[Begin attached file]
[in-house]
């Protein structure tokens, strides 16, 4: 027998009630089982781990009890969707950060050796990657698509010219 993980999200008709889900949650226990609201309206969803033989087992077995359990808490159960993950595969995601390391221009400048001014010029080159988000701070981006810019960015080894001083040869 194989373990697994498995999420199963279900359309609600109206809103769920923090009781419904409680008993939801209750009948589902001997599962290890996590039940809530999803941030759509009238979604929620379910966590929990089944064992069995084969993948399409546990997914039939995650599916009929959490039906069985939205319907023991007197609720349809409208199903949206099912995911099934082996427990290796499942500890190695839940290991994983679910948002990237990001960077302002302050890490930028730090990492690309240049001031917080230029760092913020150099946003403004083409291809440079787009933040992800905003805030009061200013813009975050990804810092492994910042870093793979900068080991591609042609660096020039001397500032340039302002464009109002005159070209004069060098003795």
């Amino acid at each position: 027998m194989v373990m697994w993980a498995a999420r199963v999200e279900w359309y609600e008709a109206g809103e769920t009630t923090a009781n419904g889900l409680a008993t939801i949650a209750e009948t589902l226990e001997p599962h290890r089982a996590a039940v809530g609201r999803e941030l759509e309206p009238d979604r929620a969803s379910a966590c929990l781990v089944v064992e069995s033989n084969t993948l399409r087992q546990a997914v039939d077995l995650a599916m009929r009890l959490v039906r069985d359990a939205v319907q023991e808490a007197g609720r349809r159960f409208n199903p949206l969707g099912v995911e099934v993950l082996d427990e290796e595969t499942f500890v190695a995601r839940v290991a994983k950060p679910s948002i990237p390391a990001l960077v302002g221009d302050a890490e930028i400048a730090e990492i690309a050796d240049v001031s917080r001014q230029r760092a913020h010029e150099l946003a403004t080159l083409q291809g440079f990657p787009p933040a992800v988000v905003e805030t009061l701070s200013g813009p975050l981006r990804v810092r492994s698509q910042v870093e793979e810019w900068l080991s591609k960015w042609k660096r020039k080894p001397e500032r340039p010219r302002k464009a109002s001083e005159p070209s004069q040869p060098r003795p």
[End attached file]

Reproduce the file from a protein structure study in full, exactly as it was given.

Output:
[in-house]
């Protein structure tokens, strides 16, 4: 027998009630089982781990009890969707950060050796990657698509010219 993980999200008709889900949650226990609201309206969803033989087992077995359990808490159960993950595969995601390391221009400048001014010029080159988000701070981006810019960015080894001083040869 194989373990697994498995999420199963279900359309609600109206809103769920923090009781419904409680008993939801209750009948589902001997599962290890996590039940809530999803941030759509009238979604929620379910966590929990089944064992069995084969993948399409546990997914039939995650599916009929959490039906069985939205319907023991007197609720349809409208199903949206099912995911099934082996427990290796499942500890190695839940290991994983679910948002990237990001960077302002302050890490930028730090990492690309240049001031917080230029760092913020150099946003403004083409291809440079787009933040992800905003805030009061200013813009975050990804810092492994910042870093793979900068080991591609042609660096020039001397500032340039302002464009109002005159070209004069060098003795």
């Amino acid at each position: 027998m194989v373990m697994w993980a498995a999420r199963v999200e279900w359309y609600e008709a109206g809103e769920t009630t923090a009781n419904g889900l409680a008993t939801i949650a209750e009948t589902l226990e001997p599962h290890r089982a996590a039940v809530g609201r999803e941030l759509e309206p009238d979604r929620a969803s379910a966590c929990l781990v089944v064992e069995s033989n084969t993948l399409r087992q546990a997914v039939d077995l995650a599916m009929r009890l959490v039906r069985d359990a939205v319907q023991e808490a007197g609720r349809r159960f409208n199903p949206l969707g099912v995911e099934v993950l082996d427990e290796e595969t499942f500890v190695a995601r839940v290991a994983k950060p679910s948002i990237p390391a990001l960077v302002g221009d302050a890490e930028i400048a730090e990492i690309a050796d240049v001031s917080r001014q230029r760092a913020h010029e150099l946003a403004t080159l083409q291809g440079f990657p787009p933040a992800v988000v905003e805030t009061l701070s200013g813009p975050l981006r990804v810092r492994s698509q910042v870093e793979e810019w900068l080991s591609k960015w042609k660096r020039k080894p001397e500032r340039p010219r302002k464009a109002s001083e005159p070209s004069q040869p060098r003795p």